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Reference Desk November 2011

Danish Research Finds Surgery on Toy Animals Lessens Anxiety of Veterinary Students

    COPENHAGEN, Denmark, November 15, 2011—Training basic surgical techniques on toy animals before having to perform operations on living animals makes veterinary students much less anxious and also minimizes the use of laboratory animals, according to a new PhD thesis from the Faculty of Life Sciences at the University of Copenhagen.

    Teddy Laboratory
    "In comparison with performing surgical procedures on dead animals or laboratory animals, we can see that the students feel more confident learning the basic surgical techniques using toy animals. Anxiety hampers learning, so it is hardly surprising that the greater sense of confidence among students has resulted in them having a much easier time learning and remembering the surgical techniques," says Rikke Langebæk, PhD and senior veterinary surgeon, who has developed the skills laboratory. She adds, "Also, we want to do everything in our power to reduce the use of laboratory animals for teaching purposes."

    Dr. Langebæk notes that the surgical skills laboratory, which opened in 2007 and is also known as the "teddy laboratory," strengthens learning and the teaching environment, allowing students to train basic surgical skills on toy animals designed to resemble and feel like real animals featuring, for example, organs, veins, and arteries. Measurements of students' heart rate, questionnaires, and interviews show that after attending the '"teddy laboratory," students are considerably less fearful and better prepared for performing surgery on living animals, she reports.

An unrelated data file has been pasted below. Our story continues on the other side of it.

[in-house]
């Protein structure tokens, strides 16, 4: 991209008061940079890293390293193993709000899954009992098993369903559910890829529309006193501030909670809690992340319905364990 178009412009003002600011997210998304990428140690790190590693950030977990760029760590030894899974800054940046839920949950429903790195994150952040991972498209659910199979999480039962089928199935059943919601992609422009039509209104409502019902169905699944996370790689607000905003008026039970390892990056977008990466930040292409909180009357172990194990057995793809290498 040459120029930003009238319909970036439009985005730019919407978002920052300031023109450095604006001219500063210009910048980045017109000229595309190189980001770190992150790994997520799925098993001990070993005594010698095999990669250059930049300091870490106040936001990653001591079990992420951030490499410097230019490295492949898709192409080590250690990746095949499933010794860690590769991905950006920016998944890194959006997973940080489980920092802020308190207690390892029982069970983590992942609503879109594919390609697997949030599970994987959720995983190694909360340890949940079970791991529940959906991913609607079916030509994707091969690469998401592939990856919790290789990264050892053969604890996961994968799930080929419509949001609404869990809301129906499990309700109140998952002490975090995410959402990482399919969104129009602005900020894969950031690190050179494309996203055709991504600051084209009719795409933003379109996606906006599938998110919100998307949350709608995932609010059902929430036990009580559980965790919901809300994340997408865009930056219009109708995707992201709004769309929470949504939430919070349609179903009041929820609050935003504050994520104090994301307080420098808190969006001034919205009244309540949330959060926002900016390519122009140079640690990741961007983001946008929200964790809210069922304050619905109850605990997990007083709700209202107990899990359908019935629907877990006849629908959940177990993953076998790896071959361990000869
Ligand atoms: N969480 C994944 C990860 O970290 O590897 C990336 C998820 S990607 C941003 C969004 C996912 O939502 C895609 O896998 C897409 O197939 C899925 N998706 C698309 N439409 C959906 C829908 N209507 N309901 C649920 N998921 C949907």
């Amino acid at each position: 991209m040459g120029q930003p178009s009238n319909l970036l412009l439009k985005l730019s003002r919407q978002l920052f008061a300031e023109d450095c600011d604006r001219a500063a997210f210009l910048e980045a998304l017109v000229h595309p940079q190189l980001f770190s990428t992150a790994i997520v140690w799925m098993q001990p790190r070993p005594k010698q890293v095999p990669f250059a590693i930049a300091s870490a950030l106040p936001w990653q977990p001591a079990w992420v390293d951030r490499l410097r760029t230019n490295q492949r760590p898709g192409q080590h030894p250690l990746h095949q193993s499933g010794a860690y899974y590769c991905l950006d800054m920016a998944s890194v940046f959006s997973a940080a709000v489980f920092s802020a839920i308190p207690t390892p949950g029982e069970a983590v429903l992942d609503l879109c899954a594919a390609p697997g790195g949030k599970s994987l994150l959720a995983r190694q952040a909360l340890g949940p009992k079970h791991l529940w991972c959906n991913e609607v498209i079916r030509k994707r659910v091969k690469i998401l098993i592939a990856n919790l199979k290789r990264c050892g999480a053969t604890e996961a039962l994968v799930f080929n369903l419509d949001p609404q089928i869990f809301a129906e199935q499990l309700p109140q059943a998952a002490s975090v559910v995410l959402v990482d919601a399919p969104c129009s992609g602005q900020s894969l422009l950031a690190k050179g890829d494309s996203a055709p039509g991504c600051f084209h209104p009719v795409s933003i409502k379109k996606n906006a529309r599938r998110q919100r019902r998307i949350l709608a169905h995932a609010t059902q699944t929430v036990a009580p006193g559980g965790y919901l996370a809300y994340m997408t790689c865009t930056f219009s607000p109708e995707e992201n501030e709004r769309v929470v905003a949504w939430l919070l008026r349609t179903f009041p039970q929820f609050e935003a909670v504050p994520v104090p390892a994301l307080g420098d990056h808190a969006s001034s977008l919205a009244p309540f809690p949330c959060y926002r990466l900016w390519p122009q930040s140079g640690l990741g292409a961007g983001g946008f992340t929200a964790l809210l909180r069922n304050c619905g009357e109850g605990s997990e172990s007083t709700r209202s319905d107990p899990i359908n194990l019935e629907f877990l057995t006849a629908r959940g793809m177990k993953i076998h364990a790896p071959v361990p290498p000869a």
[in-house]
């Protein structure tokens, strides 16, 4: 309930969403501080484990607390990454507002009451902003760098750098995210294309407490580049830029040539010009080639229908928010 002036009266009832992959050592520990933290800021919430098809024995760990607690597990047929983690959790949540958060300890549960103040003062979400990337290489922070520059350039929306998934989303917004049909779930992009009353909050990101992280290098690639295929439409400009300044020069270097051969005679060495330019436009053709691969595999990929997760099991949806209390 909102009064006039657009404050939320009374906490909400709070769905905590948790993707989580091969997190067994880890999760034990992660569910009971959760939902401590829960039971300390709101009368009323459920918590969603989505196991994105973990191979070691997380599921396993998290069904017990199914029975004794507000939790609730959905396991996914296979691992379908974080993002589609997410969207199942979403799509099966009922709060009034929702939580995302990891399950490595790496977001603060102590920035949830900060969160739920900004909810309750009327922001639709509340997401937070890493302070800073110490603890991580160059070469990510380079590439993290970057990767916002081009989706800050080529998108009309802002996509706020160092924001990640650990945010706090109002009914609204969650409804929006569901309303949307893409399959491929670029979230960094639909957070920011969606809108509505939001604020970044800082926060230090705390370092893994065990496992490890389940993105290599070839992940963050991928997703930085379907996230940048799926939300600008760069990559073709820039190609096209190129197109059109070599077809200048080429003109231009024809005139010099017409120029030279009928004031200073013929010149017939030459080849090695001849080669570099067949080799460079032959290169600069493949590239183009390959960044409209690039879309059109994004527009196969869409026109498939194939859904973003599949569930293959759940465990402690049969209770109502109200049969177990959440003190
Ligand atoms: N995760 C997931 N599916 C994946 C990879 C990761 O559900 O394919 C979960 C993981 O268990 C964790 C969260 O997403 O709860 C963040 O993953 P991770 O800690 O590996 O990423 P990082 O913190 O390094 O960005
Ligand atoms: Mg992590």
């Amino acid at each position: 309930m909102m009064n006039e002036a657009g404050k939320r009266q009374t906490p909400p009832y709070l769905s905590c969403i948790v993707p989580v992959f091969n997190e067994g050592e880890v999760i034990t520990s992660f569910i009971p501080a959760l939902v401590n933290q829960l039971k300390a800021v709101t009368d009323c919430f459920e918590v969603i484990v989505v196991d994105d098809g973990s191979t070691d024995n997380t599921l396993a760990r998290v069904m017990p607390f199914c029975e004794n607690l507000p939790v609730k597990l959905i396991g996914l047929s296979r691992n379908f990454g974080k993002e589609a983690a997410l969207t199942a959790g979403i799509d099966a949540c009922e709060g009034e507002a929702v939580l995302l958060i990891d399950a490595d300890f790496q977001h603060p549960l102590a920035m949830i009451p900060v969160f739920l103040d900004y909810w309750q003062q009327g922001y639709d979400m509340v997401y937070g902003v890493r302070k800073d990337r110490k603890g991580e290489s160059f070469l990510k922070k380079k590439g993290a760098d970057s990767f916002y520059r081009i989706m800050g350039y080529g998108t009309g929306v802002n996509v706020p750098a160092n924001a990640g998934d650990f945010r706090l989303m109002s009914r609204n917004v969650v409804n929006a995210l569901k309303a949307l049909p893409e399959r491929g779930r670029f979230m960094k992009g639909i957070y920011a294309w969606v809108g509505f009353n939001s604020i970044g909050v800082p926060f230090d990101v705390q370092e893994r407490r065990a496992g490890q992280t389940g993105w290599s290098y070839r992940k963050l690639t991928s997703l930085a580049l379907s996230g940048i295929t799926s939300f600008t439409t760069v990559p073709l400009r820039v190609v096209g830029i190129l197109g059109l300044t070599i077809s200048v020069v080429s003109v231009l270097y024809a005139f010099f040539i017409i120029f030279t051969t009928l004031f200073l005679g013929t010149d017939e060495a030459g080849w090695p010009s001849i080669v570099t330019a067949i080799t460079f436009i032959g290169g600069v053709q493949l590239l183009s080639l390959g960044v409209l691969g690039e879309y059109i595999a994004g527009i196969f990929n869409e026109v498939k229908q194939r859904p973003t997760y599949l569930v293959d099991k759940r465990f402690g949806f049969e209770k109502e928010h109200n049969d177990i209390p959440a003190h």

Rikke Langebæk's interviews of students have identified four aspects of the models which are important: The visual, the dimensional, the tactile, and the situational aspect. On a four-point so-called Likert scale (poor/reasonable/good/really good), 75% of students rated the toy animal models as being "good" or "really good" for learning surgical procedures.

    Source: University of Copenhagen


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